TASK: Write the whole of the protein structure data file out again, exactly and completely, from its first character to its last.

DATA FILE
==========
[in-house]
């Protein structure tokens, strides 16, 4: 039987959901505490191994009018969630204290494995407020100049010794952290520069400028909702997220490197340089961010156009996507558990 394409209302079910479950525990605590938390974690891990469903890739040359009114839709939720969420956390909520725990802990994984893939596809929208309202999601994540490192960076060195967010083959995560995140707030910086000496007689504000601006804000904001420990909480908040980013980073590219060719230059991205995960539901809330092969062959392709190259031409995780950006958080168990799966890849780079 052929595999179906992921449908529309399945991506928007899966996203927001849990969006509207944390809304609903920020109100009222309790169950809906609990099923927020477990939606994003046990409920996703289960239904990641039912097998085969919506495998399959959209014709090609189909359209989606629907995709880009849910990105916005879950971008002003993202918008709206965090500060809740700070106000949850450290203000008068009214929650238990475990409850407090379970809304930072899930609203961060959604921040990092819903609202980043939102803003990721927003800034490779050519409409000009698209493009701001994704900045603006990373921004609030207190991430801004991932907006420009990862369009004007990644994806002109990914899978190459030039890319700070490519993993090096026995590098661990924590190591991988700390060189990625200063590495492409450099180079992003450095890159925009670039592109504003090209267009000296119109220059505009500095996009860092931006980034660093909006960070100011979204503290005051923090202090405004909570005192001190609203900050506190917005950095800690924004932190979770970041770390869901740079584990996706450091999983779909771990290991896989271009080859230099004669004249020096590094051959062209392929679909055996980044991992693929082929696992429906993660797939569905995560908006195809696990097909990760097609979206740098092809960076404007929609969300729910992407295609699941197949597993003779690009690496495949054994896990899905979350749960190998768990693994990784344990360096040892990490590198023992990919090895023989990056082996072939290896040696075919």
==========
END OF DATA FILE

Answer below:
[in-house]
């Protein structure tokens, strides 16, 4: 039987959901505490191994009018969630204290494995407020100049010794952290520069400028909702997220490197340089961010156009996507558990 394409209302079910479950525990605590938390974690891990469903890739040359009114839709939720969420956390909520725990802990994984893939596809929208309202999601994540490192960076060195967010083959995560995140707030910086000496007689504000601006804000904001420990909480908040980013980073590219060719230059991205995960539901809330092969062959392709190259031409995780950006958080168990799966890849780079 052929595999179906992921449908529309399945991506928007899966996203927001849990969006509207944390809304609903920020109100009222309790169950809906609990099923927020477990939606994003046990409920996703289960239904990641039912097998085969919506495998399959959209014709090609189909359209989606629907995709880009849910990105916005879950971008002003993202918008709206965090500060809740700070106000949850450290203000008068009214929650238990475990409850407090379970809304930072899930609203961060959604921040990092819903609202980043939102803003990721927003800034490779050519409409000009698209493009701001994704900045603006990373921004609030207190991430801004991932907006420009990862369009004007990644994806002109990914899978190459030039890319700070490519993993090096026995590098661990924590190591991988700390060189990625200063590495492409450099180079992003450095890159925009670039592109504003090209267009000296119109220059505009500095996009860092931006980034660093909006960070100011979204503290005051923090202090405004909570005192001190609203900050506190917005950095800690924004932190979770970041770390869901740079584990996706450091999983779909771990290991896989271009080859230099004669004249020096590094051959062209392929679909055996980044991992693929082929696992429906993660797939569905995560908006195809696990097909990760097609979206740098092809960076404007929609969300729910992407295609699941197949597993003779690009690496495949054994896990899905979350749960190998768990693994990784344990360096040892990490590198023992990919090895023989990056082996072939290896040696075919």